Lafforgue, using representation theory of {PSl(3,\mathbb{Q}_p)}, and later ??, using zig-zag products, have found graphs which satisfy Poincaré inequalities with values in uniformly convex Banach spaces, but they do not have large girth.

3.4. An application

Let {M} be a smooth compact manifold, equipped with a smooth volume form {\mu}. Consider the space {Y'} of all smooth Riemannian metrics on {M} with volume form pointwise equal to {\mu}. The {L_2}-metric on {Y'} is defined as follows. The tangent space to {Y'} at {g} is the space of fields of trace free quadratic forms. Set

\displaystyle  \begin{array}{rcl}  G_g (h)=\int_{M}\mathrm{Trace}((g(x)^{-1}h(x))^2)\,d\mu(x). \end{array}

View this as a Riemannian metric on the infinite dimensional manifold {Y'}, and consider the corresponding distance. Every smooth diffeomorphism of {M} acts isometrically on {Y'}.

Here is an alternative definition. Throw away a set of measure zero to make {M} contractible, so that the tangent bundle becomes trivial. Note that {\mathrm{Trace}((g(x)^{-1}h(x))^2)} is the canonical metric on the symmetric space {S} of {Sl(n,{\mathbb R})}. So {Y'} embeds isometrically into the space of Borel maps {M\rightarrow S} equipped with the {L_2}-metric. Let {Y} be the completion of {Y'} with respect to the {L_2}-metric. Then {Y=L_2 (M,S)} is a {CAT(0)} space (an infinite product of {CAT(0)} space).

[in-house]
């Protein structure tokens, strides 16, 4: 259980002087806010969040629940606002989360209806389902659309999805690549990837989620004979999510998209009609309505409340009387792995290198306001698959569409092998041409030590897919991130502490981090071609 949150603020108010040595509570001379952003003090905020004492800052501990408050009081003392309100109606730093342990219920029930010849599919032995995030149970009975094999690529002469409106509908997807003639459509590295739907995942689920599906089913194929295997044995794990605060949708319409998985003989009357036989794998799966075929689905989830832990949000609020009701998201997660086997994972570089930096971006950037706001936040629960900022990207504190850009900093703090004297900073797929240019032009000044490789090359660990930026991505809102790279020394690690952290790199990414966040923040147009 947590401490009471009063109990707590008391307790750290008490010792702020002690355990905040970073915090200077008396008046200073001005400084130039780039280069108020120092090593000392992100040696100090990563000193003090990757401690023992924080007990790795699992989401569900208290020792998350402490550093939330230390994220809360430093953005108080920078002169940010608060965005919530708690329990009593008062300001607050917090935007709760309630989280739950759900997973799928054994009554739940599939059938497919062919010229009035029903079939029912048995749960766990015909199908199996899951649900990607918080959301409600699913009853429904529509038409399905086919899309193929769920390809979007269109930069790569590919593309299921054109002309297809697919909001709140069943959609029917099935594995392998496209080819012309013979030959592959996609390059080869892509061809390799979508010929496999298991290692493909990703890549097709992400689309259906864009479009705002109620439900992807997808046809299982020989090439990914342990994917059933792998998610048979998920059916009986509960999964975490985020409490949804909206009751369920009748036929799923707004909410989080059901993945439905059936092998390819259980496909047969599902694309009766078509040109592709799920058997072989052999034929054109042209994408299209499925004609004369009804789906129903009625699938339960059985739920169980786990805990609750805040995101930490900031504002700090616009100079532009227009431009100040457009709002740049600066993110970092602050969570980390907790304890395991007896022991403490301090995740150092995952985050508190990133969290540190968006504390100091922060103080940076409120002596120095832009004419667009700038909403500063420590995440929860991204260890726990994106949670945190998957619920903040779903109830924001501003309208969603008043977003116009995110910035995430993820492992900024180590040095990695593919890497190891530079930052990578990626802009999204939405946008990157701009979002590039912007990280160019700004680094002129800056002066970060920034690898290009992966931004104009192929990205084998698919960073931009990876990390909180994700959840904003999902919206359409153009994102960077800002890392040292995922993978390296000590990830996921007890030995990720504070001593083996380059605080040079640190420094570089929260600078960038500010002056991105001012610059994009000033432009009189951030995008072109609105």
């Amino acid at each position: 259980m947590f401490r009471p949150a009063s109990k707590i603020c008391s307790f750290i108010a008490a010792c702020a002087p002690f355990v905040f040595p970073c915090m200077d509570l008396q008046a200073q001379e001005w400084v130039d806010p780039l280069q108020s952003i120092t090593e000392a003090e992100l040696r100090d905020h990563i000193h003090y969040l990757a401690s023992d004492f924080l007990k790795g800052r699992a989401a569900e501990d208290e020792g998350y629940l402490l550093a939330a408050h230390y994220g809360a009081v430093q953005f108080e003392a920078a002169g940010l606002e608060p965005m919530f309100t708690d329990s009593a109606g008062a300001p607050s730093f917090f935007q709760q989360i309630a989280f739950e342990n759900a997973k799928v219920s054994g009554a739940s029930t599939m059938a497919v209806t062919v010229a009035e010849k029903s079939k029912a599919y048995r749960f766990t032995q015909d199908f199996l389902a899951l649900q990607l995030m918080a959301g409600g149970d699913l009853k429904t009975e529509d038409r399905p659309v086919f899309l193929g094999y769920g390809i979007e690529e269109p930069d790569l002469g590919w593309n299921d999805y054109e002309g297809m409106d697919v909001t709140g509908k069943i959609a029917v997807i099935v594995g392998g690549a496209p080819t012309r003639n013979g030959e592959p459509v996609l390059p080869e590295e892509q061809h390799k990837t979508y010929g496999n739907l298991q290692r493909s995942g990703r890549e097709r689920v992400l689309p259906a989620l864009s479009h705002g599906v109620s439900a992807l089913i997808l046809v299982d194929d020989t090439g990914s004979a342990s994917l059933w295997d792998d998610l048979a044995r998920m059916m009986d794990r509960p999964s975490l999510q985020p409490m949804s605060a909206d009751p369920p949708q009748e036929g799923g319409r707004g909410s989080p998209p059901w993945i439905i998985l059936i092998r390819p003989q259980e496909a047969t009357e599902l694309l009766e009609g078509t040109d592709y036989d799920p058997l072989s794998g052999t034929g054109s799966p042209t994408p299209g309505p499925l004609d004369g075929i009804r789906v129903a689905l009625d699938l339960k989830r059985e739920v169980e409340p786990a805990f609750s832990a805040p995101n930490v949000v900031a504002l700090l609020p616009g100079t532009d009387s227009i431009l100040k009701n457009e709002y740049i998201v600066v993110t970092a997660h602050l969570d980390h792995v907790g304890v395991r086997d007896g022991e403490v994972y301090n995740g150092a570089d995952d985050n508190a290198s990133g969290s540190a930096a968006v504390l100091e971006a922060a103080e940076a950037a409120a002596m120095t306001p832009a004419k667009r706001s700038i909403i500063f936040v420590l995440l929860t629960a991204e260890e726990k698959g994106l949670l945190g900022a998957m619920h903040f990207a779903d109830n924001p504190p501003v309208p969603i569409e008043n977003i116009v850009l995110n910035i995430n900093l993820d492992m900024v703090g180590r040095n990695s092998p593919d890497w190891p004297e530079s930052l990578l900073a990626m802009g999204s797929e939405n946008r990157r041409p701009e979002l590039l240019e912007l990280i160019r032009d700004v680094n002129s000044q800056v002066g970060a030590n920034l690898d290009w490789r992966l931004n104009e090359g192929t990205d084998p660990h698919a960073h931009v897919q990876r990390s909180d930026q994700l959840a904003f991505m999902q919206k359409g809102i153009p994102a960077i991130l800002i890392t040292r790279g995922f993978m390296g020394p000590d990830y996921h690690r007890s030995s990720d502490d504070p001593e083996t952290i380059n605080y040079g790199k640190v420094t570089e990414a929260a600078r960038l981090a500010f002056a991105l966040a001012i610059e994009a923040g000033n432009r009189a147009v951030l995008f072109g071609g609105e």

Corollary 12 Let {\mathcal{C}} be the class of {CAT(0)} spaces with Hilbertian tangent cones. Let {\Gamma} be a group having property {F\mathcal{C}}. If {\Gamma} acts smoothly on a compact manifold {M}, preserving a smooth volume form. Then {\Gamma} fixes an {L_2} Riemannian metric on {M}.

Theorem 13 (Zimmer) If {M} is a smooth compact manifold, and {g} an {L_2} Riemannian metric on {M}. Then {Isom(M,g)} embeds in a compact group.

It is easy to make groups which do not embed into any compact group: add to the relations of {\Gamma} an infinite sequence of long random words. So the resulting group (which is a limit of hyperbolic groups but is not hyperbolic itself) cannot act non trivially on any smooth manifold.

Theorem 14 (Fisher, Silberman 2010) There exist torsion free finitely generated groups {\Gamma} such that every homorphism {\Gamma:Diff_{\mu}(M)} is trivial.

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About metric2011

metric2011 is a program of Centre Emile Borel, an activity of Institut Henri Poincaré, 11 rue Pierre et Marie Curie, 75005 Paris, France. See http://www.math.ens.fr/metric2011/